Earlier I told you about a scientist who made a collection of birds in Chicago that had met their demise by running into buildings. After forty years of collecting, he decided to measure the birds in the collection and found that they are getting smaller, apparently due to global warming.
Bird skins are important for long term studies. For many years in the past birds were shot for study or for artistic models. Audubon and others shot them and wired them in more or less realistic poses. Photographic techniques good enough to capture birds in the field didn’t come about until the early 19th century. And for many years before and after that, collectors filled their “libraries” or personal museums with preserved birds. Old time scientists and naturalists collected birds for study and research. Fortunately, today the intentional killing of birds to fill museums is a rare event.
Museum collections of birds are valuable insights to conditions of the past. Have birds of a certain species changed color or size or shape? Have they disappeared from a particular locale? Have they appeared in places they had not been seen previously? Do their feathers exhibit traces of pesticides or heavy metals? With stuffed birds in museum cabinets we can answer many of these questions. Even DNA can be extracted for evolutionary and taxonomic studies.
Unlike the dioramas of the typical natural history museum that puts animals in realistic poses, the typical bird specimen is a “flat mount” or “study mount”, flat on its back, beak forward, stuffed with cotton. This is to make every specimen comparable to every other one. So if a scientist decides to measure the wing length of every Downy Woodpecker in five different museums, the measurements will be equivalent.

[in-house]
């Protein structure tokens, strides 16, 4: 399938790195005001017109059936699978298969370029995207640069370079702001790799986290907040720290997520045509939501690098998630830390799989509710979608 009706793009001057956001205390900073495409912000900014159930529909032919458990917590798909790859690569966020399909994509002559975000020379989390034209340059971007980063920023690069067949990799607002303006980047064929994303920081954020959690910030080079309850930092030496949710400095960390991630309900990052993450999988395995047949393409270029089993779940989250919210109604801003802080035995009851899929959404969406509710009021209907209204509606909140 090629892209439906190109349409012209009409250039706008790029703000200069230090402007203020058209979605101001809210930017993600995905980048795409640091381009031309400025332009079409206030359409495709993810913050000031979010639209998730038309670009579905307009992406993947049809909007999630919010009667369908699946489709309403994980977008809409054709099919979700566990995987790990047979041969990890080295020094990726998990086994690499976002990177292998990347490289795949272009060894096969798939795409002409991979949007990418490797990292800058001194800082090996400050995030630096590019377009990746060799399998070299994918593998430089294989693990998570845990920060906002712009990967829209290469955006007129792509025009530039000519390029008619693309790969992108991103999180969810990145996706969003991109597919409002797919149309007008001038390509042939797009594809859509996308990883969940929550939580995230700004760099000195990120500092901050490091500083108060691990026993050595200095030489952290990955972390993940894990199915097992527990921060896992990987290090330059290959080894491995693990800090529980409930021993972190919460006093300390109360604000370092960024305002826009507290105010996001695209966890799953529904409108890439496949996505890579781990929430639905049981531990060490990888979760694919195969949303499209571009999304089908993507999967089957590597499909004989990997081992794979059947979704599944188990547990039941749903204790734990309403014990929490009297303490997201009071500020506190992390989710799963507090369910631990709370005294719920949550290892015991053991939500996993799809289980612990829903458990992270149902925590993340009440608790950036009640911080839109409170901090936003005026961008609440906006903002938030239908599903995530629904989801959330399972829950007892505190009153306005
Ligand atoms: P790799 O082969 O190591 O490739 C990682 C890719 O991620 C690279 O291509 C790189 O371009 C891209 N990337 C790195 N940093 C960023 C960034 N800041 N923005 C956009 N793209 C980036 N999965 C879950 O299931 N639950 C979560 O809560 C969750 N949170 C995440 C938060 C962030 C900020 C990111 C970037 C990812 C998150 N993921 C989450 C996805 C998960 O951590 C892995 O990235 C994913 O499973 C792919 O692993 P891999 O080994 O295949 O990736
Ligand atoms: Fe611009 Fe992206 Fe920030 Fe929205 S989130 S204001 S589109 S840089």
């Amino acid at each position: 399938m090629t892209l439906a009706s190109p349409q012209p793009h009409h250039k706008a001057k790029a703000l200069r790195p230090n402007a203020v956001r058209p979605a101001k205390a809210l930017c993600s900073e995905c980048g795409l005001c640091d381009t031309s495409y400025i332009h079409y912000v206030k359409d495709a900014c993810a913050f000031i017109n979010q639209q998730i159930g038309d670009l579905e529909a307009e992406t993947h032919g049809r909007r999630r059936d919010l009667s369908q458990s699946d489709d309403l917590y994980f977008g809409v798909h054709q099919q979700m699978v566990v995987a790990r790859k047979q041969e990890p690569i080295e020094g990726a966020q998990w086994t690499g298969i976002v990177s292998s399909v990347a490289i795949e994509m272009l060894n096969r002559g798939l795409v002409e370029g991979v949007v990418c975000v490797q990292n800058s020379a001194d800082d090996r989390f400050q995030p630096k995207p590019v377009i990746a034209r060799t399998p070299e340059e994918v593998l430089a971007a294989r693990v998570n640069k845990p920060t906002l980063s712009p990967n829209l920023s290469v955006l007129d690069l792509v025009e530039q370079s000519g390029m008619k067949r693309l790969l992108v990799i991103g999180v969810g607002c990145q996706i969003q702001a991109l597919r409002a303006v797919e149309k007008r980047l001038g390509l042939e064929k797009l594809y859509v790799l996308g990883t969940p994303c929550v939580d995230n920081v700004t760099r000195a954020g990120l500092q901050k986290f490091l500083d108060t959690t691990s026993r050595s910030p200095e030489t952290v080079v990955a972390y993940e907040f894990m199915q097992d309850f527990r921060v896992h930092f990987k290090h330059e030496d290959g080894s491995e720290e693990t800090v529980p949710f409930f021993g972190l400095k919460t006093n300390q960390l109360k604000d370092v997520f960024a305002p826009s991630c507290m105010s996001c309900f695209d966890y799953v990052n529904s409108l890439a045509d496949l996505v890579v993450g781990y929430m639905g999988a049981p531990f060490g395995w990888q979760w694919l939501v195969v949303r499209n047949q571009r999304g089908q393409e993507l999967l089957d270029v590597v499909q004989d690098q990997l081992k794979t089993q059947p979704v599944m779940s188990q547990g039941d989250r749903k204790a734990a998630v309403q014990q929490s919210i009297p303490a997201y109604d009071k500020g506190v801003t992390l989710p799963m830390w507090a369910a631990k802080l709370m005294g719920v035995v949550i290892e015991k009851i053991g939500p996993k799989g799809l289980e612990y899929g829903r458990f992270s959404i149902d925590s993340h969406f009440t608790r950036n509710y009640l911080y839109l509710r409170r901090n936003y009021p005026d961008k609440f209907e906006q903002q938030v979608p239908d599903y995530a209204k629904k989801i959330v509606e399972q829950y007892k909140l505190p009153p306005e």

Preparing study skins takes a bit of practice to perfect. Basically, it’s slicing the bird vertically from the thorax to the abdomen and turning the skin inside out. After the body is removed, the skin is rubbed with cornmeal to absorb moisture and then treated with borax (Twenty Mule Team) as a preservative. In the past arsenic was used. John Cassin, famous ornithologist and curator of the ornithology collection at the Philadelphia Academy of Sciences in the mid 19th century, a time before latex gloves, died of arsenic poisoning from using it to preserve bird skins.
When I first started as a new professor and ornithologist, I inherited a bird collection, which not only housed thousands of bird skins, but two giant upright freezers of dead birds, some of which had been frozen for years. Being pretty much useless as birdcicles, I made study skins out of them.
One slow news day a local newspaper reporter decided to ask how the new ornithologist was doing, so I showed him all the specimens I had prepared. After his article came out, all kinds of people in the community were calling because they had dead birds to donate. Some were road kills, some window kills, and some deceased pets. One woman gave me an albino Western Scrub Jay. Although I was appreciative of that addition to the collection, I had not realized that frequent visits by the donor were part of the deal.
Well, I was never going to stuff everything at the rate birds were accumulating, so I incorporated the preparation of bird skins into my ornithology class. Later I taught a class in museum preparation, not only study skins, but also lifelike taxidermy mounts. I first learned the techniques in a wildlife biology class in college where we used a book of taxidermy methods. It had two sections: Birds and Animals. That phrase irks me to this day. Birds are different than animals? How about Mammals, folks?